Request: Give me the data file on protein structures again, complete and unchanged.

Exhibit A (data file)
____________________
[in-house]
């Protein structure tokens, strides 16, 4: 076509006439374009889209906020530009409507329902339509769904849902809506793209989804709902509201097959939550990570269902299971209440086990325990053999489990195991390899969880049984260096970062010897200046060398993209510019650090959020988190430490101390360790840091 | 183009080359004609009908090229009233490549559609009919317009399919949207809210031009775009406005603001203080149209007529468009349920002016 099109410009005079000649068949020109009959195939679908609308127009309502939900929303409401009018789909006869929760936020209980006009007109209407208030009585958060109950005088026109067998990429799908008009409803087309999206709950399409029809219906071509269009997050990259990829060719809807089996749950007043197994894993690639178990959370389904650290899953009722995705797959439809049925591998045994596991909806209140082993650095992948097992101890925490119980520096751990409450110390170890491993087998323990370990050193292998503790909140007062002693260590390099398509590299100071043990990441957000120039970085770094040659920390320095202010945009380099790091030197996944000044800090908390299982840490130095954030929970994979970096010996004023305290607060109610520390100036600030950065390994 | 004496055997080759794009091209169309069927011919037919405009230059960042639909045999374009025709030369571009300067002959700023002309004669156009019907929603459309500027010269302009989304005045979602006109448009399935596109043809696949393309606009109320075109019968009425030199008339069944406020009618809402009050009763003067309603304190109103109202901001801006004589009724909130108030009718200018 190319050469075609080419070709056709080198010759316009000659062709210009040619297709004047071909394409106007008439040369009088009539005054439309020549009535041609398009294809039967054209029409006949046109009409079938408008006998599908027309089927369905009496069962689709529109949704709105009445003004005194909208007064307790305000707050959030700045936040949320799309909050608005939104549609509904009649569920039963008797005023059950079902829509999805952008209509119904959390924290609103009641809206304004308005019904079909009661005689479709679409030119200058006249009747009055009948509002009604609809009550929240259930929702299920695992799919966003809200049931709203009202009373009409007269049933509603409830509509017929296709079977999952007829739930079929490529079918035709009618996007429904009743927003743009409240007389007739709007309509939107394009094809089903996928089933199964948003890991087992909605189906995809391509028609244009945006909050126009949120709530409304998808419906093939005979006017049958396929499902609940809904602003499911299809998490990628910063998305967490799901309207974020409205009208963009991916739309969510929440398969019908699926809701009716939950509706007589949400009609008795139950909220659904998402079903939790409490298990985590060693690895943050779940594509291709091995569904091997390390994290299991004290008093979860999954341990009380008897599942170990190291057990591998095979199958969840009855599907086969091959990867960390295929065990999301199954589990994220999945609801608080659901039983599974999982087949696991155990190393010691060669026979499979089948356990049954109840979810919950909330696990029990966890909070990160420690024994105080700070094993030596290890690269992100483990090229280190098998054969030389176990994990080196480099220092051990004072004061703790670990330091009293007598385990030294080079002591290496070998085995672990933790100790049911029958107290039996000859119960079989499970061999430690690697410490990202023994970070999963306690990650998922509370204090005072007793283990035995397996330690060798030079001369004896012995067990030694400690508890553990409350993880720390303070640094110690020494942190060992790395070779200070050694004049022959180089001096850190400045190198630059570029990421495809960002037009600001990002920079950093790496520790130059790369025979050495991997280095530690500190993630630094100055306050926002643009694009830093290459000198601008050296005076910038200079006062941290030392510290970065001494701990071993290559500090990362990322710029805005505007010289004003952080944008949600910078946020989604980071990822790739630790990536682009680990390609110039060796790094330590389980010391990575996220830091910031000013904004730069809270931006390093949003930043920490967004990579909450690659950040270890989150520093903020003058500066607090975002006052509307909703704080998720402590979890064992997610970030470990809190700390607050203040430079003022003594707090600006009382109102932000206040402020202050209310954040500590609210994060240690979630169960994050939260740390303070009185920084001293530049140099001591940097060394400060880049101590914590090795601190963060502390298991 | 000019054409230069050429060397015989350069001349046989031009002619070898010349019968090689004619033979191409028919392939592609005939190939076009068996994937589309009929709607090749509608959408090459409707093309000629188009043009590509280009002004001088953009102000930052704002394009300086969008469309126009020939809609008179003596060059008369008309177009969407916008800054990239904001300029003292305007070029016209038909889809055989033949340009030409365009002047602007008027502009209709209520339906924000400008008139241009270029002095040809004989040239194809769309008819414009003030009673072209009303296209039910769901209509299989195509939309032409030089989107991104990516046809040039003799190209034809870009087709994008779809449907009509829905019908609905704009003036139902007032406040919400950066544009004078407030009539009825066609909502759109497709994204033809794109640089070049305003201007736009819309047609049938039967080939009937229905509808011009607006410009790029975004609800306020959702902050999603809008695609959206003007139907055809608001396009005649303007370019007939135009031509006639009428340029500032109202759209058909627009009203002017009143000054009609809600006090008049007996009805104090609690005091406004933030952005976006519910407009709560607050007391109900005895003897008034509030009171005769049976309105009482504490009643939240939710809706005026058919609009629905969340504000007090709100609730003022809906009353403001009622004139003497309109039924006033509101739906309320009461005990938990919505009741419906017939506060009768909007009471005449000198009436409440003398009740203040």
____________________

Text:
[in-house]
């Protein structure tokens, strides 16, 4: 076509006439374009889209906020530009409507329902339509769904849902809506793209989804709902509201097959939550990570269902299971209440086990325990053999489990195991390899969880049984260096970062010897200046060398993209510019650090959020988190430490101390360790840091 | 183009080359004609009908090229009233490549559609009919317009399919949207809210031009775009406005603001203080149209007529468009349920002016 099109410009005079000649068949020109009959195939679908609308127009309502939900929303409401009018789909006869929760936020209980006009007109209407208030009585958060109950005088026109067998990429799908008009409803087309999206709950399409029809219906071509269009997050990259990829060719809807089996749950007043197994894993690639178990959370389904650290899953009722995705797959439809049925591998045994596991909806209140082993650095992948097992101890925490119980520096751990409450110390170890491993087998323990370990050193292998503790909140007062002693260590390099398509590299100071043990990441957000120039970085770094040659920390320095202010945009380099790091030197996944000044800090908390299982840490130095954030929970994979970096010996004023305290607060109610520390100036600030950065390994 | 004496055997080759794009091209169309069927011919037919405009230059960042639909045999374009025709030369571009300067002959700023002309004669156009019907929603459309500027010269302009989304005045979602006109448009399935596109043809696949393309606009109320075109019968009425030199008339069944406020009618809402009050009763003067309603304190109103109202901001801006004589009724909130108030009718200018 190319050469075609080419070709056709080198010759316009000659062709210009040619297709004047071909394409106007008439040369009088009539005054439309020549009535041609398009294809039967054209029409006949046109009409079938408008006998599908027309089927369905009496069962689709529109949704709105009445003004005194909208007064307790305000707050959030700045936040949320799309909050608005939104549609509904009649569920039963008797005023059950079902829509999805952008209509119904959390924290609103009641809206304004308005019904079909009661005689479709679409030119200058006249009747009055009948509002009604609809009550929240259930929702299920695992799919966003809200049931709203009202009373009409007269049933509603409830509509017929296709079977999952007829739930079929490529079918035709009618996007429904009743927003743009409240007389007739709007309509939107394009094809089903996928089933199964948003890991087992909605189906995809391509028609244009945006909050126009949120709530409304998808419906093939005979006017049958396929499902609940809904602003499911299809998490990628910063998305967490799901309207974020409205009208963009991916739309969510929440398969019908699926809701009716939950509706007589949400009609008795139950909220659904998402079903939790409490298990985590060693690895943050779940594509291709091995569904091997390390994290299991004290008093979860999954341990009380008897599942170990190291057990591998095979199958969840009855599907086969091959990867960390295929065990999301199954589990994220999945609801608080659901039983599974999982087949696991155990190393010691060669026979499979089948356990049954109840979810919950909330696990029990966890909070990160420690024994105080700070094993030596290890690269992100483990090229280190098998054969030389176990994990080196480099220092051990004072004061703790670990330091009293007598385990030294080079002591290496070998085995672990933790100790049911029958107290039996000859119960079989499970061999430690690697410490990202023994970070999963306690990650998922509370204090005072007793283990035995397996330690060798030079001369004896012995067990030694400690508890553990409350993880720390303070640094110690020494942190060992790395070779200070050694004049022959180089001096850190400045190198630059570029990421495809960002037009600001990002920079950093790496520790130059790369025979050495991997280095530690500190993630630094100055306050926002643009694009830093290459000198601008050296005076910038200079006062941290030392510290970065001494701990071993290559500090990362990322710029805005505007010289004003952080944008949600910078946020989604980071990822790739630790990536682009680990390609110039060796790094330590389980010391990575996220830091910031000013904004730069809270931006390093949003930043920490967004990579909450690659950040270890989150520093903020003058500066607090975002006052509307909703704080998720402590979890064992997610970030470990809190700390607050203040430079003022003594707090600006009382109102932000206040402020202050209310954040500590609210994060240690979630169960994050939260740390303070009185920084001293530049140099001591940097060394400060880049101590914590090795601190963060502390298991 | 000019054409230069050429060397015989350069001349046989031009002619070898010349019968090689004619033979191409028919392939592609005939190939076009068996994937589309009929709607090749509608959408090459409707093309000629188009043009590509280009002004001088953009102000930052704002394009300086969008469309126009020939809609008179003596060059008369008309177009969407916008800054990239904001300029003292305007070029016209038909889809055989033949340009030409365009002047602007008027502009209709209520339906924000400008008139241009270029002095040809004989040239194809769309008819414009003030009673072209009303296209039910769901209509299989195509939309032409030089989107991104990516046809040039003799190209034809870009087709994008779809449907009509829905019908609905704009003036139902007032406040919400950066544009004078407030009539009825066609909502759109497709994204033809794109640089070049305003201007736009819309047609049938039967080939009937229905509808011009607006410009790029975004609800306020959702902050999603809008695609959206003007139907055809608001396009005649303007370019007939135009031509006639009428340029500032109202759209058909627009009203002017009143000054009609809600006090008049007996009805104090609690005091406004933030952005976006519910407009709560607050007391109900005895003897008034509030009171005769049976309105009482504490009643939240939710809706005026058919609009629905969340504000007090709100609730003022809906009353403001009622004139003497309109039924006033509101739906309320009461005990938990919505009741419906017939506060009768909007009471005449000198009436409440003398009740203040």